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What is asynchronous programming

Asynchronous programming is a set of techniques that allows applications to perform multiple tasks simultaneously, without blocking the main execution flow.

If your computer only did one thing, it wouldn’t be very useful. Imagine that every time you open a file, or visit a web page, your computer “freezes” until it finishes. It wouldn’t be very practical!

In fact, your computer does thousands of tasks “simultaneously”. It handles WiFi, paints the screen, reads the hard drive, runs a program, and reads the keyboard. It does all of that “more or less” at the same time.


Your CPU, juggling processes

Similarly, you need to prepare your programs to do several things “at the same time”. That’s what we call asynchronous programming, creating programs that are capable of functioning in a non-fully sequential way.

Advantages of asynchrony

Why is it important to add asynchrony to your programs? Well, there are several reasons why you would want to add asynchrony to your programs.

The main reason to apply asynchrony in your programs is an improvement in user experience in the form of responsiveness. That is, in giving a response to the user.

Without asynchrony, your program couldn’t even put up a “loading” window with a spinning circle while loading data from somewhere. It would be blocked, and you couldn’t do anything at all.

The other major reason is that, in certain circumstances, it can result in an improvement in resource efficiency. Resources that are limited and can become a bottleneck.

For example, imagine that the processor itself is idle, waiting for a response from a website. With asynchrony, it is possible to take advantage of that wait to “insert” other calculations in between.

Difficulties of asynchronous programming

However, not everything was going to be advantages. Asynchronous programming has always been more difficult than sequential or synchronous programming. It always has been, and always will be.

This is simply because it is inherently more complex. It is always going to be more complicated to handle several things at once, than just one. Just like juggling with five balls… it’s harder than with one.

One of the problems is that you have to take into account temporal synchronization. Now, things don’t happen one after the other, they occur in parallel (or semi-parallel).

So, your mind must stop thinking of your program as a series of tasks that are executed sequentially, and start thinking of a schedule with several lines that can be parallel and non-deterministic.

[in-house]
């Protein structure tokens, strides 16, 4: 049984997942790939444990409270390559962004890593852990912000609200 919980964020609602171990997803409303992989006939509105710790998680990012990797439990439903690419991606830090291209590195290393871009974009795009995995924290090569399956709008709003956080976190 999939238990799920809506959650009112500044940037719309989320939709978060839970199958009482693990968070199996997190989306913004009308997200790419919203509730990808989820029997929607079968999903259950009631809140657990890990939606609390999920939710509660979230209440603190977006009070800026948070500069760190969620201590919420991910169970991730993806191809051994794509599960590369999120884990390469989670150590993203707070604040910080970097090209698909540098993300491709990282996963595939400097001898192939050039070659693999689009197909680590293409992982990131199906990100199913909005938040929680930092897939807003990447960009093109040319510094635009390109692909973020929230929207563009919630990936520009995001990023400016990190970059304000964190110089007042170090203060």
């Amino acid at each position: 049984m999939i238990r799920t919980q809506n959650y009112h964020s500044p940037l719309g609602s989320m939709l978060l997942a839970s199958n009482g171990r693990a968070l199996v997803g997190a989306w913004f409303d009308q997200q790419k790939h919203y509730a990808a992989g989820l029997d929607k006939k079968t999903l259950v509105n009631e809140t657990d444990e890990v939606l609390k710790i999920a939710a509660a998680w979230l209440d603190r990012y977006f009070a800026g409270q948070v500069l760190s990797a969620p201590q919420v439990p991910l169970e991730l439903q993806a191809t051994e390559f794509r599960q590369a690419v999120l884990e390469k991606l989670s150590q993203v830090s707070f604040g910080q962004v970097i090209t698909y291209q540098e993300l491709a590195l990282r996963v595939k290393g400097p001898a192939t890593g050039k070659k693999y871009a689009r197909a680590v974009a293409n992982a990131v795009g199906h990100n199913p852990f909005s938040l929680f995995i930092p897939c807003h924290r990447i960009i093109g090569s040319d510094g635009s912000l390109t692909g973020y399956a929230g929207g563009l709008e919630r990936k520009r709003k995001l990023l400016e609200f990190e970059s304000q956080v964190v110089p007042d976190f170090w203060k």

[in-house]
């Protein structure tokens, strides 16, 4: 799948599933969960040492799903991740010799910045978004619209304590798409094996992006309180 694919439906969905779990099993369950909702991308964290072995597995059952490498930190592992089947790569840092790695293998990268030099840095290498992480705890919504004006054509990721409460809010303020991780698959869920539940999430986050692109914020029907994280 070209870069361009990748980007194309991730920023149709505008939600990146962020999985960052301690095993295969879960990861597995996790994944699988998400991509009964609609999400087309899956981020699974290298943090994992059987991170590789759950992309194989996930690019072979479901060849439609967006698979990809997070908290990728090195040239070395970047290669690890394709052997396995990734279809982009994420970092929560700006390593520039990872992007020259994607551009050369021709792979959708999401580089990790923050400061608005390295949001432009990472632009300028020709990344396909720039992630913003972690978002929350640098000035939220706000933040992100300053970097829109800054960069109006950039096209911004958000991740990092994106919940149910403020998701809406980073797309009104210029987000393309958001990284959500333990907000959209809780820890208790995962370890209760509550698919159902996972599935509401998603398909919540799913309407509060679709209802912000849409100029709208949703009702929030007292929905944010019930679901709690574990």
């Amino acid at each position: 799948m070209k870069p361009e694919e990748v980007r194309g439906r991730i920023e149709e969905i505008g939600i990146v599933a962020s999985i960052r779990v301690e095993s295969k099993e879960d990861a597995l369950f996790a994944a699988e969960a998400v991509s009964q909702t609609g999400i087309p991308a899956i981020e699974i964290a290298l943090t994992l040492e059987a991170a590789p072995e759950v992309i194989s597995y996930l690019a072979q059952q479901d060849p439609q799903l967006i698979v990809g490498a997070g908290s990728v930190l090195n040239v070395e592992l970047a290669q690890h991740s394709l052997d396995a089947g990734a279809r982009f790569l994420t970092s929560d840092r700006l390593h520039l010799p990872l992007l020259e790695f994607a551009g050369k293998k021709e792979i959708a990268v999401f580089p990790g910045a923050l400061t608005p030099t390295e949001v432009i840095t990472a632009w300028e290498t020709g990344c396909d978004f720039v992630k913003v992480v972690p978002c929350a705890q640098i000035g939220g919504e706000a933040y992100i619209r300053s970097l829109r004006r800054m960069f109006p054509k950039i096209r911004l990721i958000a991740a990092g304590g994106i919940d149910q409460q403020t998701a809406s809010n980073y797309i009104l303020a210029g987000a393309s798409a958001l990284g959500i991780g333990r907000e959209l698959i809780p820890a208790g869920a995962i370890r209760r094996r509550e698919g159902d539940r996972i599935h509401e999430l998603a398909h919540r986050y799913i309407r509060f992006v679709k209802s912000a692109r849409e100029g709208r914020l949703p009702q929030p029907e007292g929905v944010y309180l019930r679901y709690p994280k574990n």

Another big problem is access to shared resources. If a resource is being actively used by one process, another probably cannot use it. If both try to access it, you probably have an error.

Finally, you will also have difficulties in sharing memory. It is even possible for one process to be “doing its thing” and another process to modify a variable. Or that one task cannot access the memory of the other.

We didn’t have all these problems in synchronous programming. To manage these things, we have created a lot of tools and resources, such as mutexes, semaphores, monitors… but even so, you will always have added complexity to the design.

Mechanisms for asynchronous programming

In addition to the tools I have already mentioned, different programming languages have incorporated various mechanisms to make implementing asynchrony easier.

Some of them are:

  • Callbacks / Events: Functions that are passed as arguments to other functions and are executed after an operation is completed.
  • Promises / Futures: Objects that represent a value that may be available now, in the future, or never.
  • Async / Await: Syntax that allows writing asynchronous code in a way more similar to synchronous code.
  • Threads: Threads allow executing multiple tasks in parallel within the same process.
  • Co-routines: Functions that can pause their execution and yield control to other co-routines.
  • Event Loop: Mechanism that allows handling input/output operations in a non-blocking manner.

These mechanisms provide various ways to manage the execution of concurrent and asynchronous tasks, each with its own advantages and disadvantages.

Of course, the choice of the appropriate mechanism depends on the programming language and the type of application you are developing. We will delve into them in depth in the different articles of this chapter.